Dennis Beerpint’s latest poetry collection, a slim volume of twee verse entitled Groaning Minions, is an experiment in what the weedy ex-beatnik calls “fictional autobiography”. “Fictional”, note, not “fictionalised”. In a preface he makes his intentions clear:
By any measure, my life has been one of unremitting tedium. Nothing remotely interesting ever happens to me, nor do I cause anything of remark to occur. My motto can be encoupleted as “Neither a mover nor a shaker be / Just write verse relentlessly twee”. In my advancing years, however, rightly celebrated as probably the greatest poet ever to tread the earth, I am constantly beset by eager young whippersnappers beating a path to my door, clutching their notebooks and propelling pencils and tape recorders, desperate to hear me tell tales of my life so they might be the one to write the Life. It always amuses me to watch them doze off as I explain that, no, I never swapped beekeeping tips with Sylvia Plath, I was never declared insane like Ezra Pound, I never saw my work turned into a hit West End musical like T S Eliot, and I never even shared a Lemsip with Andrew Motion. Having scurried breathlessly up the path, the wannabe biographers trudge away a couple of hours later, their notebooks empty, their cassette tapes blank.
It has occurred to me that if anyone does ever succeed in writing my Life, the book will be so damned boring that nobody will ever want to read it. Thus I have taken it upon myself to invent a life of thrills and spills and adventures and extraordinary excitement, all of it chronicled in the form of twee and vapid verse. Let future biographers pick over the contents of the present volume, and rewrite it as prose. That will keep them occupied, and I will no longer have to heave myself out of my armchair and answer the doorbell to another panting whippersnapper, and parry a legion of pointless queries about the part I played in the Spanish Civil War and the Hindenburg Disaster and the Tet Offensive and the Orpington By-Election and the Relief of Mafeking and the Munich Air Disaster and the Kennedy Assassination and the Cold War and the Cod War and the Arab Spring and the Summer of Love and the Fall of Saigon and the Winter of Discontent and many another world-shuddering kerfuffle.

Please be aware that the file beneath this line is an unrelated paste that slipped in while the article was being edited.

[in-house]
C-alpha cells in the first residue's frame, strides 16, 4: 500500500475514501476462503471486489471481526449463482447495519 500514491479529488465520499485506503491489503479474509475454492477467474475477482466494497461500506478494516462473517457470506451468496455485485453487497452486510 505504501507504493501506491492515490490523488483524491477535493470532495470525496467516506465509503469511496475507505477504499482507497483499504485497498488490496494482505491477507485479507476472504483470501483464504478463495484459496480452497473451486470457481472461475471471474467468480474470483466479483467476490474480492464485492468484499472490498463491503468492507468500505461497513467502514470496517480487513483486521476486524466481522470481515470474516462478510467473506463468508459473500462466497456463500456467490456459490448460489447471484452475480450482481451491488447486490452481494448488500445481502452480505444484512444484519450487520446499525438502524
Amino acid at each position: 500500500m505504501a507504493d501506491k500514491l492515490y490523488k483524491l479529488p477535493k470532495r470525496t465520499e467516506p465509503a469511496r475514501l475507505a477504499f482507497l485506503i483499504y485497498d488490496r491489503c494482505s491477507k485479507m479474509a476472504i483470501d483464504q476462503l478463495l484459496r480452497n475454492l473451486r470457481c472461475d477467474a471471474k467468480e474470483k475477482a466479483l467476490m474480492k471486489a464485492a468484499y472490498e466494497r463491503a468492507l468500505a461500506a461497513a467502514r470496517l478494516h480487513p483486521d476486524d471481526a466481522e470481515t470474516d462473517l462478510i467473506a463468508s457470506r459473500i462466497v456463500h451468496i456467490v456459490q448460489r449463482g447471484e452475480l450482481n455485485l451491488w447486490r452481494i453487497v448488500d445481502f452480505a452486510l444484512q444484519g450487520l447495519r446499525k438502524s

Beerpint appears to be teasing us here, because there is not a single mention of any of those world-shuddering kerfuffles in the forty-nine poems in the collection. Instead, we get a sort of Ruritanian fantasy, with the fictional poet born and brought up in an eerie and phantasmal castle, surrounded by the groaning minions of the title. Indeed, he gets rather carried away by these minions, whose incessant groaning he is at pains to account for. One, it seems, has a burst appendix. Another groans because he is overtired. A third is a minion of melancholic disposition whose groaning is
Both religious, like a tortured Christian martyr
And existentialist, like Jean-Paul Sartre
I was not going to quote directly from the book, what with Dennis Beerpint’s fondness for unleashing savage packs of wolves at any hint of copyright violation, but perhaps I can be forgiven just the one couplet.
The poet’s growing obsession with the groaning minions is apparent when one considers that, though they make only fleeting appearances in the first half of the book, from poem number twenty-six onwards they are increasingly dominant. In fact, the concluding set of six villanelles seem to consist of nothing but groaning, as if Beerpint’s very psyche has been invaded and overtaken by these minions of his childhood. This is both perplexing and worrying when we lift our eyes from the page briefly to remind ourselves that they are entirely fictional and never actually existed. The unrelenting focus on the groaning minions also means that, in terms of chronology, Beerpint never gets beyond the years of his youth. He thus undermines his own stated purpose of fobbing off the doorbell-ringing wannabe biographers, who are still left in the dark about the poet’s involvement, or otherwise, in such world-shuddering kerfuffles as the Spanish Civil War and the Hindenburg Disaster and the Tet Offensive and the Orpington By-Election and the Relief of Mafeking and the Munich Air Disaster and the Kennedy Assassination and the Cold War and the Cod War and the Arab Spring and the Summer of Love and the Fall of Saigon and the Winter of Discontent.
It may be that he has a second volume of “fictional autobiography” in the works, but quite frankly, let us hope not.